City Halls around the world are some of the most dramatic buildings you can find in a city. Because they are the center of the local government, citizens put a great deal of effort into their construction. Some are incredibly creative and different; others are staid and traditional, but almost all are memorable.
I always try to include city halls in my walking tours of a city or town, because I am always curious about the architecture of the building and how it fits in with the rest of the city.
So join me on a tour of some of these city halls, to get a flavor for the essence of a place, and I think you will agree that these structures should be included in everyone’s itinerary while visiting an urban area.
Let’s begin with a few city halls in Italy. Florence’s city hall was once the Palazzo Vecchio (palazzo = palace).
Siena’s City Hall is the Palazzo Pubblico and can be found on the city’s main square, Piazza del Campo.
San Marino’s city hall is also on a town square.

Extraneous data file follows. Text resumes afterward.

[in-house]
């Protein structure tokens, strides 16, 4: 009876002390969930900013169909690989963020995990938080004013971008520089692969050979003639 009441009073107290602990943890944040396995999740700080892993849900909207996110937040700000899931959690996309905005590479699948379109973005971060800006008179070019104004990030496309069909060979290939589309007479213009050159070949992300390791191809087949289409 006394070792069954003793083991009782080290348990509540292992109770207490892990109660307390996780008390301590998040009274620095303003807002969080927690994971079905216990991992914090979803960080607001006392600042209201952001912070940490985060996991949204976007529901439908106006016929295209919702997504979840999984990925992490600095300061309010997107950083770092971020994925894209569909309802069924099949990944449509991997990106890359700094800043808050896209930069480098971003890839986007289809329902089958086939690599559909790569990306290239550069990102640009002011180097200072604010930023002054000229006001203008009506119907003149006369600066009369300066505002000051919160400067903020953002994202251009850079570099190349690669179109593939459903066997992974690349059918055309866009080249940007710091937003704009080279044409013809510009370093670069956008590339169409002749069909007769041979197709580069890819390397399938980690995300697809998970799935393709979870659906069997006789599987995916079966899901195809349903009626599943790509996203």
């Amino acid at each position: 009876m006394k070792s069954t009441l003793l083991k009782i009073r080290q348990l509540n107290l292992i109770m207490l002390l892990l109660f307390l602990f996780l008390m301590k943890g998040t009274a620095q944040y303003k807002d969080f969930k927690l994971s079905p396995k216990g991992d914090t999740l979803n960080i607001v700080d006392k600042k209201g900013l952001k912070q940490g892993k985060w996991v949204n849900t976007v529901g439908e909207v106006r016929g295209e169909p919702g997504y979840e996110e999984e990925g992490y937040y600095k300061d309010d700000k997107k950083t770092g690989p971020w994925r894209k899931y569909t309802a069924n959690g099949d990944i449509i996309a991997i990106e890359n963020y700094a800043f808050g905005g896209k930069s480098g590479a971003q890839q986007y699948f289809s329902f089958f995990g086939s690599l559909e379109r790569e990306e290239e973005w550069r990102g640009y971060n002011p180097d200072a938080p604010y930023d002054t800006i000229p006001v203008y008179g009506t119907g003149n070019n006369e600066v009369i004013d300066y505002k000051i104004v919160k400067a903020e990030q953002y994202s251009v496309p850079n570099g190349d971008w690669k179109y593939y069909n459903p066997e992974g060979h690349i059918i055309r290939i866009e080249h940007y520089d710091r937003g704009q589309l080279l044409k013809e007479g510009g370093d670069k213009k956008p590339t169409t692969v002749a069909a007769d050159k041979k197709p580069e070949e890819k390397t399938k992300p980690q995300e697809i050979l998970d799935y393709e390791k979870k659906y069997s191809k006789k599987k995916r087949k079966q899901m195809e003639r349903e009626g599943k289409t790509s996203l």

In Luxembourg City, City Hall is on the main square of the Old Town, Place de Armes.
Delft City Hall is also located on the town’s main square
as is the City Hall of Bruges, with its tall tower.
Vienna’s City Hall is elaborately decorated at Christmas time.
Prague’s City Hall contains the famous Astronomical Clock.
Rothenburg’s City Hall was being repaired when we visited.
Basel’s City Hall is known as the Rathaus, the German word for city house.
Luzerne’s Town Hall is right in the city center.
In the United States, many City Halls are more about function than about design. However, there are some notables. Check out Philadelphia’s City Hall, with a statue of William Penn atop its tower.
Portland, Maine’s imposing City Hall is only a few blocks from the historic port.
Victoria, British Columbia, has a colorful and noticeable City Hall..